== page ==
3D model (JSmol)
|Molar mass||38.94 g/mol|
|Melting point||<25 °C (decomposes)|
Except where otherwise noted, data are given for materials in their standard state (at 25 °C [77 °F], 100 kPa).
|what is ?)(|
Lithium superoxide is an unstable inorganic salt with formula LiO2. A radical compound, it can be produced at low temperature in matrix isolation experiments, or in certain nonpolar, non-protic solvents. Lithium superoxide is also a transient species during the reduction of oxygen in a lithium–air galvanic cell, and serves as a main constraint on possible solvents for such a battery. For this reason, it has been investigated thoroughly using a variety of methods, both theoretical and spectroscopic.
The LiO2 molecule is a misnomer: the bonds between lithium and oxygen are highly ionic, with almost complete electron-transfer. The force constant between the two oxygen atoms matches the constants measured for the superoxide anion (O2−) in other contexts. The bond length for the O-O bond was determined to be 1.34 Å. Using a simple crystal structure optimization, the Li-O bond was calculated to be approximately 2.10 Å.
There have been quite a few studies regarding the clusters formed by LiO2 molecules. The most common dimer has been found to be the cage isomer. Second to it is the singlet bypyramidal structure. Studies have also been done on the chair complex and the planar ring, but these two are less favorable, though not necessarily impossible.
Lithium superoxide is extremely reactive because of the odd number of electrons present in the π* molecular orbital of the superoxide anion. Matrix isolation techniques can produce pure samples of the compound, but they are only stable at 15-40 K.
At higher (but still cryogenic) temperatures, lithium superoxide can be produced by ozonating lithium peroxide (Li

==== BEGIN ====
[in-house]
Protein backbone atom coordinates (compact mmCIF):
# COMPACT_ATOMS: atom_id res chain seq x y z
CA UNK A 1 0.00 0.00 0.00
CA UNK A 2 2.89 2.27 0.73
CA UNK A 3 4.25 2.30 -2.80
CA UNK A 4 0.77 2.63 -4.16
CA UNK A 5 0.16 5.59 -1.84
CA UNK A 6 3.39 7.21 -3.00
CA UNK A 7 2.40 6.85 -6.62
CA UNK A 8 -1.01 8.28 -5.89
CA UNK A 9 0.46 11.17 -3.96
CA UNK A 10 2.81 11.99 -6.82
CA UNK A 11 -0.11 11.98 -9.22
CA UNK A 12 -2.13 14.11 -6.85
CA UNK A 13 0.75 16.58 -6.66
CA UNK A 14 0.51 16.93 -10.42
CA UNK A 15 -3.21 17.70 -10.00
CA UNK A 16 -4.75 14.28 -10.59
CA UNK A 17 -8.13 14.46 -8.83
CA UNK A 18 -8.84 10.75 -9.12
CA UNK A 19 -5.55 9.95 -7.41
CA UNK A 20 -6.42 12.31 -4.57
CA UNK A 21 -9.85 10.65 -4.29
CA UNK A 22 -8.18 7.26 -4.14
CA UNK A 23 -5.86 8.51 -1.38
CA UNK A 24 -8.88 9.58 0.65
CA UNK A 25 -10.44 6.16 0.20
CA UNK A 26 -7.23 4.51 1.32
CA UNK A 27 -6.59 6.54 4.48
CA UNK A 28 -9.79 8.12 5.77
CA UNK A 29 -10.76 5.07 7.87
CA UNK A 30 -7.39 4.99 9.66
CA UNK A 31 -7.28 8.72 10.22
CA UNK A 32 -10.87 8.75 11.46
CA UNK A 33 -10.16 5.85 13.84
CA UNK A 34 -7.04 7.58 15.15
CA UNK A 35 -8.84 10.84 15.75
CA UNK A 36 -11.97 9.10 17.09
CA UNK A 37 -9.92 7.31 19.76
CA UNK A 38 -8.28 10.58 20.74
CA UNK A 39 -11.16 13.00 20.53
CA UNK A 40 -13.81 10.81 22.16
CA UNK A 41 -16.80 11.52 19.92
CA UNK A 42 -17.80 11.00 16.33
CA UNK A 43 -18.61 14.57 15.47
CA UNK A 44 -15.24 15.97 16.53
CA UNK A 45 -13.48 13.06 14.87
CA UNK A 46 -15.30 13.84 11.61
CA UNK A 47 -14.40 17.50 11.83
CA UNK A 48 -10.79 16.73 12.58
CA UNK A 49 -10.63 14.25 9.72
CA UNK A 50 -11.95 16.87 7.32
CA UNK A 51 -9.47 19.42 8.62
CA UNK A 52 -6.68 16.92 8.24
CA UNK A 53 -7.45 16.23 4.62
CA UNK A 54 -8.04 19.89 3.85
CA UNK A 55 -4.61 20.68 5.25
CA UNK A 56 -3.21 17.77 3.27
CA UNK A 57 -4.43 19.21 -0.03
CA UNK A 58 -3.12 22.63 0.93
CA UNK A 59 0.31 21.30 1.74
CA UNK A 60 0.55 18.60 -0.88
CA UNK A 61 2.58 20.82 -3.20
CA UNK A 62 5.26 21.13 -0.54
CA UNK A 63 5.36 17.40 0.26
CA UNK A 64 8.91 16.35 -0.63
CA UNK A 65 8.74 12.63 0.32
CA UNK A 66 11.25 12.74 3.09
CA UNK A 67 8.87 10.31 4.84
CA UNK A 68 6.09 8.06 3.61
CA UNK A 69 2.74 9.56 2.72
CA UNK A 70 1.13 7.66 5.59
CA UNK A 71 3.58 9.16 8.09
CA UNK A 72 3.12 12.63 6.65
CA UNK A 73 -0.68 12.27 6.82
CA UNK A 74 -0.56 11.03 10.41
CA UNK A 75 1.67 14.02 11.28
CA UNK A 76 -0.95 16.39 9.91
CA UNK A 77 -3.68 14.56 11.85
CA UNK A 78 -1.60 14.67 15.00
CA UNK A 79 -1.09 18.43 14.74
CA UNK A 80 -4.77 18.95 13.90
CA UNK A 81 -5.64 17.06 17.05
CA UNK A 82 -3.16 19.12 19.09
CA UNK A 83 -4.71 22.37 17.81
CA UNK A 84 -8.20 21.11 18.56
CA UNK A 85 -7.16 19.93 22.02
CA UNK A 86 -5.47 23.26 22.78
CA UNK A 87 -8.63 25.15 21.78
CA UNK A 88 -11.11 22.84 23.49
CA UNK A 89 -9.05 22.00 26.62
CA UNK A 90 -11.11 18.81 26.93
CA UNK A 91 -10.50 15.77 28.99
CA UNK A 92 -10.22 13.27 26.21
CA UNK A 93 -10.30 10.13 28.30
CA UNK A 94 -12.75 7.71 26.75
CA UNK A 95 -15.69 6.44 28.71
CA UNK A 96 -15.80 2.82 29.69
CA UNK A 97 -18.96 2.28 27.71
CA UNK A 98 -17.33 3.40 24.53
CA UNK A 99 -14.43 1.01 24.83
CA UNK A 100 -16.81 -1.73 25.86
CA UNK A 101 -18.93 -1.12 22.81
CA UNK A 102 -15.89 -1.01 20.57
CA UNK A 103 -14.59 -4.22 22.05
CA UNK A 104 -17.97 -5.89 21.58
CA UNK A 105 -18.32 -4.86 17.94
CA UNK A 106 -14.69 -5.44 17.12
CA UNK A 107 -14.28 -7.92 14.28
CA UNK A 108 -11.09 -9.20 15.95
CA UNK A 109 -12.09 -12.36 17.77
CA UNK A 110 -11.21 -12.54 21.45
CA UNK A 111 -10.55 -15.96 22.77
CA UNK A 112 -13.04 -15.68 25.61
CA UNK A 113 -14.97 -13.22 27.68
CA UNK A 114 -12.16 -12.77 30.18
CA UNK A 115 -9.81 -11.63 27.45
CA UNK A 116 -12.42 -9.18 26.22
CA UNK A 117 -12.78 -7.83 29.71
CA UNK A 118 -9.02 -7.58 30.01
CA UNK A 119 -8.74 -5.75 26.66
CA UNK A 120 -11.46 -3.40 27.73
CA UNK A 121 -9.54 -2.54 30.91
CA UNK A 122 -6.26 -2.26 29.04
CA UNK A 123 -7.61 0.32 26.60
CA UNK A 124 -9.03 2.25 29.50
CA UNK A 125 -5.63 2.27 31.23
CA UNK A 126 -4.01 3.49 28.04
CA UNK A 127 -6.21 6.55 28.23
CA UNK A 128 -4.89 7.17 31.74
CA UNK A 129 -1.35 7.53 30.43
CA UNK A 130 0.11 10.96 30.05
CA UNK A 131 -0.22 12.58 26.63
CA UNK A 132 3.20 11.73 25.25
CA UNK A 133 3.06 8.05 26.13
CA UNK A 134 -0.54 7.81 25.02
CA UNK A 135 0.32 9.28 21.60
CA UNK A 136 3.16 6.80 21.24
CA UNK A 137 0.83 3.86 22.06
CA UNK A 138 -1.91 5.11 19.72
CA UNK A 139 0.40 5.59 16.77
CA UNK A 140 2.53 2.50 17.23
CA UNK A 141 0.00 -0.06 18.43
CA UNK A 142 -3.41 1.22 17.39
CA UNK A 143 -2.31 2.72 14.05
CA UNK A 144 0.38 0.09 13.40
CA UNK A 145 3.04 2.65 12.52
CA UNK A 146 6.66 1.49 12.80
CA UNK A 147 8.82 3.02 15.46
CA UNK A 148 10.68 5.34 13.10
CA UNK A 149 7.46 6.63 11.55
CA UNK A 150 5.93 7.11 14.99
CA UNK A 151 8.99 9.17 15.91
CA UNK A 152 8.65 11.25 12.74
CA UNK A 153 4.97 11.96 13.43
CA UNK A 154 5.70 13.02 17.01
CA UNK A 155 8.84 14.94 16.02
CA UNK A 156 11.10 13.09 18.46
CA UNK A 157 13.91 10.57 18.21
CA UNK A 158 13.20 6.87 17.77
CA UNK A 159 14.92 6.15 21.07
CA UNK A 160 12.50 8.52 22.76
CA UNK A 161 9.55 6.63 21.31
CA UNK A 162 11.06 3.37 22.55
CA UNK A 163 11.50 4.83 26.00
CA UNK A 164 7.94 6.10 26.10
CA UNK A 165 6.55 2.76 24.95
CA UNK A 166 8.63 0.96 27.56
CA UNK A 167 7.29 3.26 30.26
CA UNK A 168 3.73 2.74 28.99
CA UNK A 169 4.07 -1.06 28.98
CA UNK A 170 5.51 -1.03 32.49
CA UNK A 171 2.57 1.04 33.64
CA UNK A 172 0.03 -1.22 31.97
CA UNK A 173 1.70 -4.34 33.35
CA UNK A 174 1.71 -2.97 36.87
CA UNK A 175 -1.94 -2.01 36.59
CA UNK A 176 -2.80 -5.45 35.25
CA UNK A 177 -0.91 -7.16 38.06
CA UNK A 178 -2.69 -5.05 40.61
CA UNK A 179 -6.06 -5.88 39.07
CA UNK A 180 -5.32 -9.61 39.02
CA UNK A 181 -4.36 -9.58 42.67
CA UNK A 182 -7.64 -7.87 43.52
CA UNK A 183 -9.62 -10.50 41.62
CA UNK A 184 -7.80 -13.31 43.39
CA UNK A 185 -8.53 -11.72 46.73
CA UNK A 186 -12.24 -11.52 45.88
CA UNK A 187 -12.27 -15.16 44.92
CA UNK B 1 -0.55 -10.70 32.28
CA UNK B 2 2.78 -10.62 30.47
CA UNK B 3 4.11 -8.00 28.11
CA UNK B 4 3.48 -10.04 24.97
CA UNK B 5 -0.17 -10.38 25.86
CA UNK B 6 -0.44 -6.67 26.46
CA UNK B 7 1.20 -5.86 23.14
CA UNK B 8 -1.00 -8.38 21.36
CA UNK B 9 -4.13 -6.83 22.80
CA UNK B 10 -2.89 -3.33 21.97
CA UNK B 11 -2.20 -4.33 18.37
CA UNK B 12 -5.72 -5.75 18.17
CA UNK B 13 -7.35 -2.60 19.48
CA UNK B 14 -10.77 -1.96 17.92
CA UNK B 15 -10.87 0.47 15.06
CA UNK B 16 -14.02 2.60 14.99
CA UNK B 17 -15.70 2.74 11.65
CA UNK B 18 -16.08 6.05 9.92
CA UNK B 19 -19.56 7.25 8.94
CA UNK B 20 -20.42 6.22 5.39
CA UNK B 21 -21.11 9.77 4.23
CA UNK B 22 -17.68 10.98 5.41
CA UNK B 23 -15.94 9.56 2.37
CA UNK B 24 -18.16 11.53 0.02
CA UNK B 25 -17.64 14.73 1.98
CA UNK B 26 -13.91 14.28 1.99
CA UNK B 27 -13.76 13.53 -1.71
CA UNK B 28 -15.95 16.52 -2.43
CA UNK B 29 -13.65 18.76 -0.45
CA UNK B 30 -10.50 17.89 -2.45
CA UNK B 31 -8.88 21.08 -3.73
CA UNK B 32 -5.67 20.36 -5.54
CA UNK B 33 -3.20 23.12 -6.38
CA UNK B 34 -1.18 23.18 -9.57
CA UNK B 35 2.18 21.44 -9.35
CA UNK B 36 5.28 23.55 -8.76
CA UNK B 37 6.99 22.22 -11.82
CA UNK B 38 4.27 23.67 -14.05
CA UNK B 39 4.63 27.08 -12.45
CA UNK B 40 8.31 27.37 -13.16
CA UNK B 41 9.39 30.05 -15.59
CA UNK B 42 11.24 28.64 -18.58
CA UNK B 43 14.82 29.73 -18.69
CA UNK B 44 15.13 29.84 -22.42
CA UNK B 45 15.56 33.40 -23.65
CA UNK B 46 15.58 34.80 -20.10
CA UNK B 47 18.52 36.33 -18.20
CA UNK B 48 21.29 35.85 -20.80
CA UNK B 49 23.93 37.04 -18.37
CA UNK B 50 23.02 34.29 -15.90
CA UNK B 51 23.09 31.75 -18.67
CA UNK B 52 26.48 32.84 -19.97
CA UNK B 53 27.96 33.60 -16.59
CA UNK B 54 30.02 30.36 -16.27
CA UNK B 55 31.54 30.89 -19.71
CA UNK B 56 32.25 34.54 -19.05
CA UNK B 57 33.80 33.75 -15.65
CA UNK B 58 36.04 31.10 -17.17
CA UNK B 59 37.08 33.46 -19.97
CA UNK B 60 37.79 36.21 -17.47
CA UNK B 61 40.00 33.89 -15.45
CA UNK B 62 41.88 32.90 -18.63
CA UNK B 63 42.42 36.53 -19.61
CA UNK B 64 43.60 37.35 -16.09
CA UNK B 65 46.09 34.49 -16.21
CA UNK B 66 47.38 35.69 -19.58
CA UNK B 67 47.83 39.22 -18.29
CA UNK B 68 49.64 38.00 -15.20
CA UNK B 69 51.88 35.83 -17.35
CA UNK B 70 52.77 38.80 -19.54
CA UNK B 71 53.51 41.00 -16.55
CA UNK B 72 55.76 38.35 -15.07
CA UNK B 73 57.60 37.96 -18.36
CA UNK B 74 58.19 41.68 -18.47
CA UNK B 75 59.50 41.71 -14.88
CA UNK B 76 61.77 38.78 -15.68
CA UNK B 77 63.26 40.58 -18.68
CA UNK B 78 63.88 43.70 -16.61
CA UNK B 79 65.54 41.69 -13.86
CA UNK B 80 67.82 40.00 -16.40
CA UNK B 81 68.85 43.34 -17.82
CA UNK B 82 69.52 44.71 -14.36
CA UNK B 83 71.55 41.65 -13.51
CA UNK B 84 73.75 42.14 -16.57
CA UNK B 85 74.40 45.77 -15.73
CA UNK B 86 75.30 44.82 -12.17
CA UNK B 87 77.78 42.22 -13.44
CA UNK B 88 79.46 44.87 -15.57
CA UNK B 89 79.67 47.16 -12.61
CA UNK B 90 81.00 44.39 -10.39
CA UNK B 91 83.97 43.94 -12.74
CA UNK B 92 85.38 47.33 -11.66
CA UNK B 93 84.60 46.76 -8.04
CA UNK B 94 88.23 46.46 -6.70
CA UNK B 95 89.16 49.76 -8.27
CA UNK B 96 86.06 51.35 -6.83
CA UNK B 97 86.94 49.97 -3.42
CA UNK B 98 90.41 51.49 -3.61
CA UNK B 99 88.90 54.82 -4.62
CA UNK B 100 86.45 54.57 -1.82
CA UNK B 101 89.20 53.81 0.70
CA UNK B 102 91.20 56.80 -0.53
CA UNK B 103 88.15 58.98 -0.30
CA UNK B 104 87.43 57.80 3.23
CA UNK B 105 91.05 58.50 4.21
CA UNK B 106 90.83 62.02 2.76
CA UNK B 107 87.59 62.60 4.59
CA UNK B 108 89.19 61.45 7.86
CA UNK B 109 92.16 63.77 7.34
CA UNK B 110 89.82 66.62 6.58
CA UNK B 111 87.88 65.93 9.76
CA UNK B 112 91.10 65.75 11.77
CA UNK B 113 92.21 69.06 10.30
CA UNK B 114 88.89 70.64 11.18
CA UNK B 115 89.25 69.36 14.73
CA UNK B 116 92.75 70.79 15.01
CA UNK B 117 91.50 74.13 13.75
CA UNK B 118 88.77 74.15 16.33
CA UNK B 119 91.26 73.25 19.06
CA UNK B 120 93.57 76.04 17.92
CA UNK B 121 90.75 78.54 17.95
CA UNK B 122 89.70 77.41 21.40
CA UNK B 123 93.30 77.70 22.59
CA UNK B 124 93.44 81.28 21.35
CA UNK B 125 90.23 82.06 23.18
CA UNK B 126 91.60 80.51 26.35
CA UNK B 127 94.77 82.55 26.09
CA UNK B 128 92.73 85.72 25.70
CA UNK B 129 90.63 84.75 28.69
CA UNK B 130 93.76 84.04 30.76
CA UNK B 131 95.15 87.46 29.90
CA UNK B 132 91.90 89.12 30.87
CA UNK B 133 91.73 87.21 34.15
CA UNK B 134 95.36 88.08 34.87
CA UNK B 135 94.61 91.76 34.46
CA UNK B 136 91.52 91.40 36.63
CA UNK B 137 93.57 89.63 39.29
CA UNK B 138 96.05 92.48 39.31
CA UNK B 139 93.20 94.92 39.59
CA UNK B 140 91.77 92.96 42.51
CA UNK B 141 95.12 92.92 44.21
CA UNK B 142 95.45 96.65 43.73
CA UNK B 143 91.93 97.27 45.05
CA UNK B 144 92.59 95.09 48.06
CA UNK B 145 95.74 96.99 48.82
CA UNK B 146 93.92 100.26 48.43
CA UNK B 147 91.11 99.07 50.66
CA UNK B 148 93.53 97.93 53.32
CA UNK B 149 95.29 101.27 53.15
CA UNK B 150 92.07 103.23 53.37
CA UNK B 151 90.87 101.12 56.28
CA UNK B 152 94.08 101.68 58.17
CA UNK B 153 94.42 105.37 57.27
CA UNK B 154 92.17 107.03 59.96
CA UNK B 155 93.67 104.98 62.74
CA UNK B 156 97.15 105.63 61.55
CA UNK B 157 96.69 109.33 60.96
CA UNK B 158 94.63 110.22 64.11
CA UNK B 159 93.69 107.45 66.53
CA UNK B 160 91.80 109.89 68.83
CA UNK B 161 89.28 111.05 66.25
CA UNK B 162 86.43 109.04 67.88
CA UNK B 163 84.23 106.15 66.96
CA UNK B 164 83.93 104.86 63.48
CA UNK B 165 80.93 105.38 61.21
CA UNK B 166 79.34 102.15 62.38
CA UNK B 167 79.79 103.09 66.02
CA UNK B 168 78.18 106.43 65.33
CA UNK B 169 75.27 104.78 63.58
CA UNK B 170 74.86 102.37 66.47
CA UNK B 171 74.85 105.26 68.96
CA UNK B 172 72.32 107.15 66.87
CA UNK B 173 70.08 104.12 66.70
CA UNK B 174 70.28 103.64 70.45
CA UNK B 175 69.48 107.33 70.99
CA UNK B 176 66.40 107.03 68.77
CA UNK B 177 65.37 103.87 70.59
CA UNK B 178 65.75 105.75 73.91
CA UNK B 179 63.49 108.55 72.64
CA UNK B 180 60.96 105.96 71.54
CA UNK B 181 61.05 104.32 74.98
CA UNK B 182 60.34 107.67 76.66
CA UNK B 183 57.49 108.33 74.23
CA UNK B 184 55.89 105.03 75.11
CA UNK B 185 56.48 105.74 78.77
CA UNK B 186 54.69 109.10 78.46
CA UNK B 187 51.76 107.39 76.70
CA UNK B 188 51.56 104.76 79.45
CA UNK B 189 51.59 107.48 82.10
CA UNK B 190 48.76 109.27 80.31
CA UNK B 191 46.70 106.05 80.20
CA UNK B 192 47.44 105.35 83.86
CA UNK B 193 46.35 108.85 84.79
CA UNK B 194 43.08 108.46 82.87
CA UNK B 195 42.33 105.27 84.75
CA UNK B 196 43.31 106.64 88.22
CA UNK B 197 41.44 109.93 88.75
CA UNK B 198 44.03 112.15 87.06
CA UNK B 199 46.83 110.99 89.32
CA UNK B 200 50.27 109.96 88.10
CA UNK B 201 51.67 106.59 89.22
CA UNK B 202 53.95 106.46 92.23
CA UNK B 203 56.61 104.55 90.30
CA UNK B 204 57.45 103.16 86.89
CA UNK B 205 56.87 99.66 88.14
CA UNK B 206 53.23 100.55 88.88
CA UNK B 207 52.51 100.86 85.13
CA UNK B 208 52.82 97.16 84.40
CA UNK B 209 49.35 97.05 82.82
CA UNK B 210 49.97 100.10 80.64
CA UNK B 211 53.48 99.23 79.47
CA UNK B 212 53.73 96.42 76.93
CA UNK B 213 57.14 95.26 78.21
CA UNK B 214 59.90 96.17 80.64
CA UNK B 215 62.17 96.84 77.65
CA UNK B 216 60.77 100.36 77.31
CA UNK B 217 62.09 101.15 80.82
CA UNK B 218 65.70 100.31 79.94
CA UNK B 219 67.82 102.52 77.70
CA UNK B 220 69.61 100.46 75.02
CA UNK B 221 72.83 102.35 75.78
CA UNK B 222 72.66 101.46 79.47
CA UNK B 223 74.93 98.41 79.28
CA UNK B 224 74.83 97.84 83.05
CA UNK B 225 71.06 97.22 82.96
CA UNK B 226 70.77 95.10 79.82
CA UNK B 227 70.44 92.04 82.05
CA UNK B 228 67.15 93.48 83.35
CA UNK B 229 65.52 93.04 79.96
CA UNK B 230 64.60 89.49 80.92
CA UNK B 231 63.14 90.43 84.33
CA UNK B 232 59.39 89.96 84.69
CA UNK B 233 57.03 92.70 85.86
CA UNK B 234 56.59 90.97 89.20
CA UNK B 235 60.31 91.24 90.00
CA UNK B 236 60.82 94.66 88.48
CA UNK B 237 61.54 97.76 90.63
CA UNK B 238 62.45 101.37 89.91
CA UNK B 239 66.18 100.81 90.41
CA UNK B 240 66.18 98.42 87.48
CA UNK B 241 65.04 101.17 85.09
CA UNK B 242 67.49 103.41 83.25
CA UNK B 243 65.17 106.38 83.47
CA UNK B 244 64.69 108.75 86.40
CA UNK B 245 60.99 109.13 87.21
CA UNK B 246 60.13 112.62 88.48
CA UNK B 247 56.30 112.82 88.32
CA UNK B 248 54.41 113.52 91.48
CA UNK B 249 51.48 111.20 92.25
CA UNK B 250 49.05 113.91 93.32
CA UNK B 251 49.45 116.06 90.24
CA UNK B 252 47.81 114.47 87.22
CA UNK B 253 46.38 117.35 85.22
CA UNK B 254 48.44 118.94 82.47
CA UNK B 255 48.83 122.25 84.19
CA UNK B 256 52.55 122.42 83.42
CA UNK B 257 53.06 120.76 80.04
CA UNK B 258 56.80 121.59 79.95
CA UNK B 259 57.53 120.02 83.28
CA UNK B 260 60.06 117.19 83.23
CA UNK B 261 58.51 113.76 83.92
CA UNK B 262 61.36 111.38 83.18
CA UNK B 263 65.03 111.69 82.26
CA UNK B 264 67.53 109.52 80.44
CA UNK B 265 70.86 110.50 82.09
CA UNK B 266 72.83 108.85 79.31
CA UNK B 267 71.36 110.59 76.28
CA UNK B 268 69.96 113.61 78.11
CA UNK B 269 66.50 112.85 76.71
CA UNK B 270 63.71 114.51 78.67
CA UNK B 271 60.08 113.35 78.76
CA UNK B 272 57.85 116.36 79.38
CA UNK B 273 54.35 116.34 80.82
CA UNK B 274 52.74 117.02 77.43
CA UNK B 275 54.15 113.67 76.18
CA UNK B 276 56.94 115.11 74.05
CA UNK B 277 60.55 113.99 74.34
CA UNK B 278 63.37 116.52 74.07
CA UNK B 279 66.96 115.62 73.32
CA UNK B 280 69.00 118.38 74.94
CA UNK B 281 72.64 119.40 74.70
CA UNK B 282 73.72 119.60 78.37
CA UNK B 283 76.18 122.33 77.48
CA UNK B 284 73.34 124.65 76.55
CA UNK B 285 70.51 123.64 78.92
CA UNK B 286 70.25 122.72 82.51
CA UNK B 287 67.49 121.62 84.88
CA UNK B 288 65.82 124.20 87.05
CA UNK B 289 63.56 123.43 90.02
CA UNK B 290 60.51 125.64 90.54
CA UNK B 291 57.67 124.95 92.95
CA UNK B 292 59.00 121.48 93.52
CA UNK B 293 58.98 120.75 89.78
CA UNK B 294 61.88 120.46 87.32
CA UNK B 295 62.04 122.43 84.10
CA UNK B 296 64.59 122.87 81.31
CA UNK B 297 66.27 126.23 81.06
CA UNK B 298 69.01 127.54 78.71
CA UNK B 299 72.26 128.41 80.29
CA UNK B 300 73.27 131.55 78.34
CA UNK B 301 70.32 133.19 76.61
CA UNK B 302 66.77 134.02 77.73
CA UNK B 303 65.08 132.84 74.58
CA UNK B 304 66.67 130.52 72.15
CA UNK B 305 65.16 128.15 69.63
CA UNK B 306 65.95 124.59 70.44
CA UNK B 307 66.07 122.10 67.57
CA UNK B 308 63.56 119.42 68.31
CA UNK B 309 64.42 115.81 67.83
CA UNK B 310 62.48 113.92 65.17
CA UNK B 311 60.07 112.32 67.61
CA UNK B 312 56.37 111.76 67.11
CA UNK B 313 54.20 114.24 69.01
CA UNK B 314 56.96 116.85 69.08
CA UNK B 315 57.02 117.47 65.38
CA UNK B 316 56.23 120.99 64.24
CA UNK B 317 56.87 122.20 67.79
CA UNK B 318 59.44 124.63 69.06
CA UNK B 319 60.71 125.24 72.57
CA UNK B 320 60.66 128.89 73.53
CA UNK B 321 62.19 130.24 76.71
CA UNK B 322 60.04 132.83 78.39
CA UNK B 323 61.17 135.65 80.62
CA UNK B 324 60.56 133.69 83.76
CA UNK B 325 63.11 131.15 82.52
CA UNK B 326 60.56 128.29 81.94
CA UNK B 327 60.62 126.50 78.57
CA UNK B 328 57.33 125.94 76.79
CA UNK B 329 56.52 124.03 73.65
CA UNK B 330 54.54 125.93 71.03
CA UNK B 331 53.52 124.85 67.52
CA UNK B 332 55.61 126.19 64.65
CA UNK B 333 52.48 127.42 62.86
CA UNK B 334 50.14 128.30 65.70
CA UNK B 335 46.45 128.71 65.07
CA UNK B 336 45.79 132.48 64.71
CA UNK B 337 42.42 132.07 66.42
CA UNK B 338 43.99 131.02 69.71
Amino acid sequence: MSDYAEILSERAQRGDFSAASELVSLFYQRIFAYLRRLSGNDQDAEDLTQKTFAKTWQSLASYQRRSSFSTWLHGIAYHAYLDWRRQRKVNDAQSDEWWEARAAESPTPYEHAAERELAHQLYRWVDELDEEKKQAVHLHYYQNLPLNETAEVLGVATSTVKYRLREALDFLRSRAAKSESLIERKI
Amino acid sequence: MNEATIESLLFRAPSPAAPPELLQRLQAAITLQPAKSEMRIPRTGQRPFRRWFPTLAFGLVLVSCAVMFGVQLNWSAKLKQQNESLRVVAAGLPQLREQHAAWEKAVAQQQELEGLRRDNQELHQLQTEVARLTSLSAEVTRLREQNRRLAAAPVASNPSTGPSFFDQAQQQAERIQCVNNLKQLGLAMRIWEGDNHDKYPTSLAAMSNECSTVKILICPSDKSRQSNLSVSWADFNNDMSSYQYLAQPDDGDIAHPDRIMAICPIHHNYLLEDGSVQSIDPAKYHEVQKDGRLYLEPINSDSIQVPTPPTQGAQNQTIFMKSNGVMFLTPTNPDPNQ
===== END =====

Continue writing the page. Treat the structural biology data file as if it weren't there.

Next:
2) in freon 12:
Alternatively, lithium electride dissolved in anhydrous ammonia will reduce oxygen gas to yield the same product:
Like other superoxides, lithium superoxide is the product of a one-electron reduction of an oxygen molecule. It thus appears whenever oxygen is mixed with single-electron redox catalysts, such as p-benzoquinone.
Lithium superoxide also appears at the cathode of a lithium-air galvanic cell during discharge, as in the following reaction:
This product typically then reacts and proceed to form lithium peroxide, Li2O2
The mechanism for this last reaction has not been confirmed and developing a complete theory of the oxygen reduction process remains a theoretical challenge as of 2022[update]. Indeed, recent work suggests that LiO2 can be stabilized via a suitable cathode made of graphene with iridium nanoparticles.
A significant challenge when investigating these batteries is finding an ideal solvent in which to perform these reactions; current candidates are ether- and amide-based, but these compounds readily react with the superoxide and decompose. Nevertheless, lithium-air cells remain the focus of intense research, because of their large energy density—comparable to the internal combustion engine.
Lithium superoxide can also form for extended periods of time in low-density, high-energy environments, such as the upper atmosphere. The mesosphere contains a persistent layer of alkali metal cations ablated from meteors. For sodium and potassium, many of the ions bond to form particles of the corresponding superoxide. It is currently unclear whether lithium should react analogously.